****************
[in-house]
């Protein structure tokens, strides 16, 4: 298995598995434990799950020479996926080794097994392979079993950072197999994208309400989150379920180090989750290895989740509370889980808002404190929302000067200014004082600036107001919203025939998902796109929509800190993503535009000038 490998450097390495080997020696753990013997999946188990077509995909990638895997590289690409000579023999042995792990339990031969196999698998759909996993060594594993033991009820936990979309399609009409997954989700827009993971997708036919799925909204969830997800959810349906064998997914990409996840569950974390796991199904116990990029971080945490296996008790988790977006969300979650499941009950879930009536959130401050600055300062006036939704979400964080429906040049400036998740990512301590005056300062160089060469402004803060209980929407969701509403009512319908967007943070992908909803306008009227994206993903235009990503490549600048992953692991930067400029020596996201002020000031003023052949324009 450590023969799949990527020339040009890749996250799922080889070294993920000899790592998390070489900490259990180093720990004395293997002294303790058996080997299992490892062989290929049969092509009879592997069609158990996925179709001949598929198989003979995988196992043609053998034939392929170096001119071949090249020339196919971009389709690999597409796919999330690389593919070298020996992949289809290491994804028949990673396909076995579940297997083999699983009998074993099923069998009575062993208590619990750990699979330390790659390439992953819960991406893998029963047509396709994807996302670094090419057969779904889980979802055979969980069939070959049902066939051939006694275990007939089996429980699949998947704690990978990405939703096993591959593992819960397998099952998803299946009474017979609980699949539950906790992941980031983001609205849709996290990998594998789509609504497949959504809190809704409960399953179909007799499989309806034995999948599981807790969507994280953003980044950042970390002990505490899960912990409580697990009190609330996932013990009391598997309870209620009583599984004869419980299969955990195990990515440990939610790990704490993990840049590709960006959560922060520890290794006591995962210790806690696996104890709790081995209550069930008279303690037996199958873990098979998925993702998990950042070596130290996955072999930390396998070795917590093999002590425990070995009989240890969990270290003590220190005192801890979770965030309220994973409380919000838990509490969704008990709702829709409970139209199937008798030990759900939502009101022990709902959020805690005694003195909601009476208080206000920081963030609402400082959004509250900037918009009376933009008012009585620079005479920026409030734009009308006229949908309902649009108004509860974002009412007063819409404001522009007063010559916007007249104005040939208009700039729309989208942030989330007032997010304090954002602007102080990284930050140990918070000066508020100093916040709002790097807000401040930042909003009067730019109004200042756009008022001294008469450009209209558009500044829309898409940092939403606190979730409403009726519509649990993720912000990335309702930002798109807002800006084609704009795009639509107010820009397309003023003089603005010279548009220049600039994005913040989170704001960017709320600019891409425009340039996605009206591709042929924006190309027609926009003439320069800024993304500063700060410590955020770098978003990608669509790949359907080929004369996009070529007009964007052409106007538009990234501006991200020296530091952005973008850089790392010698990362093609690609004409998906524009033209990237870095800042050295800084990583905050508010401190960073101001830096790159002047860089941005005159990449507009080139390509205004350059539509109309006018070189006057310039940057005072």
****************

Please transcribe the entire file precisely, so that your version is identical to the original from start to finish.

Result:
[in-house]
């Protein structure tokens, strides 16, 4: 298995598995434990799950020479996926080794097994392979079993950072197999994208309400989150379920180090989750290895989740509370889980808002404190929302000067200014004082600036107001919203025939998902796109929509800190993503535009000038 490998450097390495080997020696753990013997999946188990077509995909990638895997590289690409000579023999042995792990339990031969196999698998759909996993060594594993033991009820936990979309399609009409997954989700827009993971997708036919799925909204969830997800959810349906064998997914990409996840569950974390796991199904116990990029971080945490296996008790988790977006969300979650499941009950879930009536959130401050600055300062006036939704979400964080429906040049400036998740990512301590005056300062160089060469402004803060209980929407969701509403009512319908967007943070992908909803306008009227994206993903235009990503490549600048992953692991930067400029020596996201002020000031003023052949324009 450590023969799949990527020339040009890749996250799922080889070294993920000899790592998390070489900490259990180093720990004395293997002294303790058996080997299992490892062989290929049969092509009879592997069609158990996925179709001949598929198989003979995988196992043609053998034939392929170096001119071949090249020339196919971009389709690999597409796919999330690389593919070298020996992949289809290491994804028949990673396909076995579940297997083999699983009998074993099923069998009575062993208590619990750990699979330390790659390439992953819960991406893998029963047509396709994807996302670094090419057969779904889980979802055979969980069939070959049902066939051939006694275990007939089996429980699949998947704690990978990405939703096993591959593992819960397998099952998803299946009474017979609980699949539950906790992941980031983001609205849709996290990998594998789509609504497949959504809190809704409960399953179909007799499989309806034995999948599981807790969507994280953003980044950042970390002990505490899960912990409580697990009190609330996932013990009391598997309870209620009583599984004869419980299969955990195990990515440990939610790990704490993990840049590709960006959560922060520890290794006591995962210790806690696996104890709790081995209550069930008279303690037996199958873990098979998925993702998990950042070596130290996955072999930390396998070795917590093999002590425990070995009989240890969990270290003590220190005192801890979770965030309220994973409380919000838990509490969704008990709702829709409970139209199937008798030990759900939502009101022990709902959020805690005694003195909601009476208080206000920081963030609402400082959004509250900037918009009376933009008012009585620079005479920026409030734009009308006229949908309902649009108004509860974002009412007063819409404001522009007063010559916007007249104005040939208009700039729309989208942030989330007032997010304090954002602007102080990284930050140990918070000066508020100093916040709002790097807000401040930042909003009067730019109004200042756009008022001294008469450009209209558009500044829309898409940092939403606190979730409403009726519509649990993720912000990335309702930002798109807002800006084609704009795009639509107010820009397309003023003089603005010279548009220049600039994005913040989170704001960017709320600019891409425009340039996605009206591709042929924006190309027609926009003439320069800024993304500063700060410590955020770098978003990608669509790949359907080929004369996009070529007009964007052409106007538009990234501006991200020296530091952005973008850089790392010698990362093609690609004409998906524009033209990237870095800042050295800084990583905050508010401190960073101001830096790159002047860089941005005159990449507009080139390509205004350059539509109309006018070189006057310039940057005072």